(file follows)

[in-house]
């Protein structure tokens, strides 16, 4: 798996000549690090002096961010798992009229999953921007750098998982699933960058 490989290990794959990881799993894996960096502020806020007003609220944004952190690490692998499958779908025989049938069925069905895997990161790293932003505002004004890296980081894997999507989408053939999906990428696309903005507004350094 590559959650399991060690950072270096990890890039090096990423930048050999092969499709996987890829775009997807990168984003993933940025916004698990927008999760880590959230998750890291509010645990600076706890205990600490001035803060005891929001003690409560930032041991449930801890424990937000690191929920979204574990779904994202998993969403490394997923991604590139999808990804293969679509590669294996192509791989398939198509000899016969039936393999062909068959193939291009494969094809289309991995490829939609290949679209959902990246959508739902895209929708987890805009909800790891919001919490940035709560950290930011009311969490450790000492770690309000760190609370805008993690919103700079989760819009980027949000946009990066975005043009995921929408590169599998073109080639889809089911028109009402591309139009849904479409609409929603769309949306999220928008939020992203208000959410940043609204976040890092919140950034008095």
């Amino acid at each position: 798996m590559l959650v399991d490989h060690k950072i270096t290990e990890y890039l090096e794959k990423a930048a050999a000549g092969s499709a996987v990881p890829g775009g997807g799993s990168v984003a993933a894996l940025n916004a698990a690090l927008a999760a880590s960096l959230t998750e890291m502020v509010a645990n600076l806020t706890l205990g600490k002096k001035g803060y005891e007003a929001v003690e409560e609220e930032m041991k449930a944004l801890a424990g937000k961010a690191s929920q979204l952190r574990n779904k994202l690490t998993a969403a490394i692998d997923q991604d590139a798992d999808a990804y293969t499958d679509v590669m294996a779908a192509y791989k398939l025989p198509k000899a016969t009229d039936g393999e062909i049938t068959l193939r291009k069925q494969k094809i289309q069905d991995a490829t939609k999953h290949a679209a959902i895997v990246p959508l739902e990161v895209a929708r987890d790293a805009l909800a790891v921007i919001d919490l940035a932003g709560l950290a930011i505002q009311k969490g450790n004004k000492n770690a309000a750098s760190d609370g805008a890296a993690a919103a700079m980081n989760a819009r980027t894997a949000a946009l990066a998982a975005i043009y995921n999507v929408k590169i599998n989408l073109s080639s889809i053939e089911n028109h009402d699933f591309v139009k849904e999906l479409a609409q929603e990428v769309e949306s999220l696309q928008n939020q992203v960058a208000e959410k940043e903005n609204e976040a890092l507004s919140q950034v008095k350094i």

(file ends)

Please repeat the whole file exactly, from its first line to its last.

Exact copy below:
[in-house]
């Protein structure tokens, strides 16, 4: 798996000549690090002096961010798992009229999953921007750098998982699933960058 490989290990794959990881799993894996960096502020806020007003609220944004952190690490692998499958779908025989049938069925069905895997990161790293932003505002004004890296980081894997999507989408053939999906990428696309903005507004350094 590559959650399991060690950072270096990890890039090096990423930048050999092969499709996987890829775009997807990168984003993933940025916004698990927008999760880590959230998750890291509010645990600076706890205990600490001035803060005891929001003690409560930032041991449930801890424990937000690191929920979204574990779904994202998993969403490394997923991604590139999808990804293969679509590669294996192509791989398939198509000899016969039936393999062909068959193939291009494969094809289309991995490829939609290949679209959902990246959508739902895209929708987890805009909800790891919001919490940035709560950290930011009311969490450790000492770690309000760190609370805008993690919103700079989760819009980027949000946009990066975005043009995921929408590169599998073109080639889809089911028109009402591309139009849904479409609409929603769309949306999220928008939020992203208000959410940043609204976040890092919140950034008095």
């Amino acid at each position: 798996m590559l959650v399991d490989h060690k950072i270096t290990e990890y890039l090096e794959k990423a930048a050999a000549g092969s499709a996987v990881p890829g775009g997807g799993s990168v984003a993933a894996l940025n916004a698990a690090l927008a999760a880590s960096l959230t998750e890291m502020v509010a645990n600076l806020t706890l205990g600490k002096k001035g803060y005891e007003a929001v003690e409560e609220e930032m041991k449930a944004l801890a424990g937000k961010a690191s929920q979204l952190r574990n779904k994202l690490t998993a969403a490394i692998d997923q991604d590139a798992d999808a990804y293969t499958d679509v590669m294996a779908a192509y791989k398939l025989p198509k000899a016969t009229d039936g393999e062909i049938t068959l193939r291009k069925q494969k094809i289309q069905d991995a490829t939609k999953h290949a679209a959902i895997v990246p959508l739902e990161v895209a929708r987890d790293a805009l909800a790891v921007i919001d919490l940035a932003g709560l950290a930011i505002q009311k969490g450790n004004k000492n770690a309000a750098s760190d609370g805008a890296a993690a919103a700079m980081n989760a819009r980027t894997a949000a946009l990066a998982a975005i043009y995921n999507v929408k590169i599998n989408l073109s080639s889809i053939e089911n028109h009402d699933f591309v139009k849904e999906l479409a609409q929603e990428v769309e949306s999220l696309q928008n939020q992203v960058a208000e959410k940043e903005n609204e976040a890092l507004s919140q950034v008095k350094i």